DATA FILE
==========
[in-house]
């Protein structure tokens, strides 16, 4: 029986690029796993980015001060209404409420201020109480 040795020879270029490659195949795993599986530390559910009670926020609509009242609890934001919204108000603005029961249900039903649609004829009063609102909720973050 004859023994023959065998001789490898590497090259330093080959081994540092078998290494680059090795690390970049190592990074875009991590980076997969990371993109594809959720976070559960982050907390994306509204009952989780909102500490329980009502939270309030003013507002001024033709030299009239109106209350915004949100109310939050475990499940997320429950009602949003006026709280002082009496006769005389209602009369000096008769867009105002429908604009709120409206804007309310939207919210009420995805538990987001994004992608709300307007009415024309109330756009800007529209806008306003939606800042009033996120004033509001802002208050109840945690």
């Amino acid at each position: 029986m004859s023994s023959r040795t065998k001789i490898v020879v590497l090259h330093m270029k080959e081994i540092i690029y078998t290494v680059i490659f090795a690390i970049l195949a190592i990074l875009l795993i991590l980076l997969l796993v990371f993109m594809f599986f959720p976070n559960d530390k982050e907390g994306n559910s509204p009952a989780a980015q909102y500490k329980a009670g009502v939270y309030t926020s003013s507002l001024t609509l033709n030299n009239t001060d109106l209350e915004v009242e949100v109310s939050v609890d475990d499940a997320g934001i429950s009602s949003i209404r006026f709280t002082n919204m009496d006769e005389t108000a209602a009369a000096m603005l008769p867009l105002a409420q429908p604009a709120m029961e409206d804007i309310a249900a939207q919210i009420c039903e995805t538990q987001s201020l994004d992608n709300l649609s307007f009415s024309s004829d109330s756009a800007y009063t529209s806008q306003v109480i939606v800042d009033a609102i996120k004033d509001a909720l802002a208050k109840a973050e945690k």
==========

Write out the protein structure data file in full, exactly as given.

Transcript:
[in-house]
């Protein structure tokens, strides 16, 4: 029986690029796993980015001060209404409420201020109480 040795020879270029490659195949795993599986530390559910009670926020609509009242609890934001919204108000603005029961249900039903649609004829009063609102909720973050 004859023994023959065998001789490898590497090259330093080959081994540092078998290494680059090795690390970049190592990074875009991590980076997969990371993109594809959720976070559960982050907390994306509204009952989780909102500490329980009502939270309030003013507002001024033709030299009239109106209350915004949100109310939050475990499940997320429950009602949003006026709280002082009496006769005389209602009369000096008769867009105002429908604009709120409206804007309310939207919210009420995805538990987001994004992608709300307007009415024309109330756009800007529209806008306003939606800042009033996120004033509001802002208050109840945690």
């Amino acid at each position: 029986m004859s023994s023959r040795t065998k001789i490898v020879v590497l090259h330093m270029k080959e081994i540092i690029y078998t290494v680059i490659f090795a690390i970049l195949a190592i990074l875009l795993i991590l980076l997969l796993v990371f993109m594809f599986f959720p976070n559960d530390k982050e907390g994306n559910s509204p009952a989780a980015q909102y500490k329980a009670g009502v939270y309030t926020s003013s507002l001024t609509l033709n030299n009239t001060d109106l209350e915004v009242e949100v109310s939050v609890d475990d499940a997320g934001i429950s009602s949003i209404r006026f709280t002082n919204m009496d006769e005389t108000a209602a009369a000096m603005l008769p867009l105002a409420q429908p604009a709120m029961e409206d804007i309310a249900a939207q919210i009420c039903e995805t538990q987001s201020l994004d992608n709300l649609s307007f009415s024309s004829d109330s756009a800007y009063t529209s806008q306003v109480i939606v800042d009033a609102i996120k004033d509001a909720l802002a208050k109840a973050e945690k």